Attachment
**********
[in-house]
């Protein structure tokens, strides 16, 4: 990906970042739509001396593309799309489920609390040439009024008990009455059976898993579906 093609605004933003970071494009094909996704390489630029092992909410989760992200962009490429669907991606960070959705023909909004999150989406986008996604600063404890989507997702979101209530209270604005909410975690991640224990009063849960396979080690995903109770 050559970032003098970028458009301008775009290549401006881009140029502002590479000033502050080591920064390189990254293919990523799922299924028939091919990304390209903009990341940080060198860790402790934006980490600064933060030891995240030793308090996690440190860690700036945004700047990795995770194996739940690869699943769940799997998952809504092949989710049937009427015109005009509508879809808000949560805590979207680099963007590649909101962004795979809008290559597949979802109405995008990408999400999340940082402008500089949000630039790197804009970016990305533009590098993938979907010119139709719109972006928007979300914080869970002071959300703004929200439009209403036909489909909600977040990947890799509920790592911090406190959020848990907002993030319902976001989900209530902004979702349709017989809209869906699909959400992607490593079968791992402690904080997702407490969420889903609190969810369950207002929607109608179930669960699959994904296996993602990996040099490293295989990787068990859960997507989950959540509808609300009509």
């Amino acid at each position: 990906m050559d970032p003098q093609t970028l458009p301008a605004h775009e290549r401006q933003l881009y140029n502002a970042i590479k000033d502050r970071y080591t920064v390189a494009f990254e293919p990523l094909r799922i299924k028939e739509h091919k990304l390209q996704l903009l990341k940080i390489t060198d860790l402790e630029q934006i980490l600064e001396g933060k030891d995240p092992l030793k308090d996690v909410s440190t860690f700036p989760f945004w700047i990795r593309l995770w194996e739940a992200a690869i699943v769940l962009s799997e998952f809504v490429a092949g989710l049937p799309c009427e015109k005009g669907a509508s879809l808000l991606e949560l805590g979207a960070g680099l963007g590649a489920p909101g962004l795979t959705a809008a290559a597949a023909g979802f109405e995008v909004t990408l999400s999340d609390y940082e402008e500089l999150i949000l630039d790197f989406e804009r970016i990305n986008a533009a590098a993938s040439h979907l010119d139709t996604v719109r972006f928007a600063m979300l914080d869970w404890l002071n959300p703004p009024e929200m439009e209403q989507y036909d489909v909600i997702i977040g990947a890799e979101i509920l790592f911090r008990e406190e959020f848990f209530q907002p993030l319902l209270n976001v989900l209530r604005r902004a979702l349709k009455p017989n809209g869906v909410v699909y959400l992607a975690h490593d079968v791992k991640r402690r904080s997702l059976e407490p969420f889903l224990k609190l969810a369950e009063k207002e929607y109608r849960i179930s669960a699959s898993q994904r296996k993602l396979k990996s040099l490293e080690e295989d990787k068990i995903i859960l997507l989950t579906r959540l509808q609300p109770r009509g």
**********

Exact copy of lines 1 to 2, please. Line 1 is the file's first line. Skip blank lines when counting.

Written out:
[in-house]
């Protein structure tokens, strides 16, 4: 990906970042739509001396593309799309489920609390040439009024008990009455059976898993579906 093609605004933003970071494009094909996704390489630029092992909410989760992200962009490429669907991606960070959705023909909004999150989406986008996604600063404890989507997702979101209530209270604005909410975690991640224990009063849960396979080690995903109770 050559970032003098970028458009301008775009290549401006881009140029502002590479000033502050080591920064390189990254293919990523799922299924028939091919990304390209903009990341940080060198860790402790934006980490600064933060030891995240030793308090996690440190860690700036945004700047990795995770194996739940690869699943769940799997998952809504092949989710049937009427015109005009509508879809808000949560805590979207680099963007590649909101962004795979809008290559597949979802109405995008990408999400999340940082402008500089949000630039790197804009970016990305533009590098993938979907010119139709719109972006928007979300914080869970002071959300703004929200439009209403036909489909909600977040990947890799509920790592911090406190959020848990907002993030319902976001989900209530902004979702349709017989809209869906699909959400992607490593079968791992402690904080997702407490969420889903609190969810369950207002929607109608179930669960699959994904296996993602990996040099490293295989990787068990859960997507989950959540509808609300009509």